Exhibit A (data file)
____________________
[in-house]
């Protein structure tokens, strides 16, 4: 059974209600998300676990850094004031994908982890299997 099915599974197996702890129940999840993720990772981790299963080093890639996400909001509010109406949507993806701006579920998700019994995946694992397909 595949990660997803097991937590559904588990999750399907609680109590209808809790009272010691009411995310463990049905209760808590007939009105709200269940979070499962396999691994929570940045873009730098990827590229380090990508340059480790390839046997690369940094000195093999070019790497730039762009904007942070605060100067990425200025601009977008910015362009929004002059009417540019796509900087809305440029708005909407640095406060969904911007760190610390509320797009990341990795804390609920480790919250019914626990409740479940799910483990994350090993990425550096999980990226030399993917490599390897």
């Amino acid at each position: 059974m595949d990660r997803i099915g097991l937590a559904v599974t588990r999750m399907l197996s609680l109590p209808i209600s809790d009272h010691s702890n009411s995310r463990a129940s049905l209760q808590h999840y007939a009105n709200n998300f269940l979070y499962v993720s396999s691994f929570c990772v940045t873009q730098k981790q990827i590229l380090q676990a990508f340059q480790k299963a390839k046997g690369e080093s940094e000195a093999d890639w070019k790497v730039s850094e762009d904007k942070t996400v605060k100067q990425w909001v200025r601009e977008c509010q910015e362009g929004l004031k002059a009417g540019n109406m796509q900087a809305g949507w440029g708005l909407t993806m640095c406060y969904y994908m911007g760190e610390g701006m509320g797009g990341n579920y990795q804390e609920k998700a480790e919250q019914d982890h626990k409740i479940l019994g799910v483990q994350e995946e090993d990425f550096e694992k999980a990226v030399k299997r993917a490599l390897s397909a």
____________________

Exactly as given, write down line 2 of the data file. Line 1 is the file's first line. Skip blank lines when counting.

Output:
């Protein structure tokens, strides 16, 4: 059974209600998300676990850094004031994908982890299997 099915599974197996702890129940999840993720990772981790299963080093890639996400909001509010109406949507993806701006579920998700019994995946694992397909 595949990660997803097991937590559904588990999750399907609680109590209808809790009272010691009411995310463990049905209760808590007939009105709200269940979070499962396999691994929570940045873009730098990827590229380090990508340059480790390839046997690369940094000195093999070019790497730039762009904007942070605060100067990425200025601009977008910015362009929004002059009417540019796509900087809305440029708005909407640095406060969904911007760190610390509320797009990341990795804390609920480790919250019914626990409740479940799910483990994350090993990425550096999980990226030399993917490599390897």